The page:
School and neighborhood contexts, perceptions of racial discrimination, and psychological well-being among African American adolescents

Eleanor Seaton, Tiffany Yip

Research output: Contribution to journalArticle

100 Citations (Scopus)

Abstract

The present study examined contextual influences on the relationship between racial discrimination (individual, cultural, and collective/ institutional) and psychological well-being. Two hundred and fifty two African American adolescents (46% male and 54% female, average age = 16) completed measures of racial discrimination, self-esteem, depressive symptoms and life satisfaction. Archival information regarding the racial/ethnic composition of the participants' neighborhoods and schools was used and increased school diversity was linked to increased perceptions of cultural discrimination. Regardless of school and neighborhood diversity, high perceptions of collective/institutional discrimination were linked to lower self-esteem for students in high diversity settings. Further, high levels of collective/institutional discrimination were associated with lower life satisfaction for African American youth in low diversity settings.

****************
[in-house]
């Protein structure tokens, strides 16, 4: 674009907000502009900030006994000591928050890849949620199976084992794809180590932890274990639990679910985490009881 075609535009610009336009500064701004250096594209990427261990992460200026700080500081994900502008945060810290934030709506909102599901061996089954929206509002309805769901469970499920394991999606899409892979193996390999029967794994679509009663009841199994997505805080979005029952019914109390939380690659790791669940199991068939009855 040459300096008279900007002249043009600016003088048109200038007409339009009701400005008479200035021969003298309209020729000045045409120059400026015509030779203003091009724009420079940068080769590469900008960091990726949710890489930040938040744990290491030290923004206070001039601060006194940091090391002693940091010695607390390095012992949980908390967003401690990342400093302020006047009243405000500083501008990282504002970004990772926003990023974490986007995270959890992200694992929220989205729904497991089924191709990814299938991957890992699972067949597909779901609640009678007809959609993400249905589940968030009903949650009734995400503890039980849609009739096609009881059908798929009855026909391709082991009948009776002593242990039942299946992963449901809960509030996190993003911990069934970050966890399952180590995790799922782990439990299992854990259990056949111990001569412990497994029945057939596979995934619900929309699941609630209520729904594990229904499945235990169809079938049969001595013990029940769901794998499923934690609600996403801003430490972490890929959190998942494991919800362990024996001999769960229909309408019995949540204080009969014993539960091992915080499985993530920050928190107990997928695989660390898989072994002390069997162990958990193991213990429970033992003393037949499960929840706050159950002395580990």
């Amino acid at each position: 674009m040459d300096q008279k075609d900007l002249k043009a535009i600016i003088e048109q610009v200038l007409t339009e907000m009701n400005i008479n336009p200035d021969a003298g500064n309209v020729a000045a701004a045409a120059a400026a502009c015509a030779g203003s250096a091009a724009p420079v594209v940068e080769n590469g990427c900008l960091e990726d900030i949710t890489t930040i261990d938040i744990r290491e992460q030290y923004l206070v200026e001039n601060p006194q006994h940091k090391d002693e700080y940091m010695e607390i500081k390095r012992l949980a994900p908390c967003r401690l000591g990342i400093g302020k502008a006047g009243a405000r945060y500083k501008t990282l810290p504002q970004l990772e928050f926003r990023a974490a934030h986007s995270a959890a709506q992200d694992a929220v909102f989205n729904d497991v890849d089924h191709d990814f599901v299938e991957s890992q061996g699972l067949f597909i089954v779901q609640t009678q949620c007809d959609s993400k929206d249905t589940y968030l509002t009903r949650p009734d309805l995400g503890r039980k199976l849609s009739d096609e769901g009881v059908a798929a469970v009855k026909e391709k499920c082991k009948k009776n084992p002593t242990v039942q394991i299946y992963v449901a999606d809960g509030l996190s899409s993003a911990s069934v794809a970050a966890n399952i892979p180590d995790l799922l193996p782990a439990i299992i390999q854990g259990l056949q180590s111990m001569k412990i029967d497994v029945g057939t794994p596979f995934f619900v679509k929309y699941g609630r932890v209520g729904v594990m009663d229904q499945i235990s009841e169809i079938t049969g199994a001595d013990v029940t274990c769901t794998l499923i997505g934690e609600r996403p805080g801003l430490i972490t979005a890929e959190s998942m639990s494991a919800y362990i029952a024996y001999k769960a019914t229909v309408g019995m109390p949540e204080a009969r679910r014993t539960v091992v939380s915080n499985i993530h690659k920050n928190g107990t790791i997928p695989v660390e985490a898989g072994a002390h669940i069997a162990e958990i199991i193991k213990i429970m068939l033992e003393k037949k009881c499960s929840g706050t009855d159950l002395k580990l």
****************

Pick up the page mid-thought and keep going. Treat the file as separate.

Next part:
Original languageEnglish (US)
Pages (from-to)153-163
Number of pages11
JournalJournal of Youth and Adolescence
Volume38
Issue number2
DOIs
StatePublished - Feb 2009
Externally publishedYes

Fingerprint

Racism
African Americans
racism
well-being
Psychology
adolescent
Self Concept
discrimination
school
self-esteem
Depression
Students
American
student

Keywords

  • Adolescents
  • African American
  • Neighborhood context
  • Psychological well-being
  • Racial discrimination
  • School context

ASJC Scopus subject areas

  • Developmental and Educational Psychology
  • Social Psychology
  • Education
  • Social Sciences (miscellaneous)
  • Medicine(all)

Cite this

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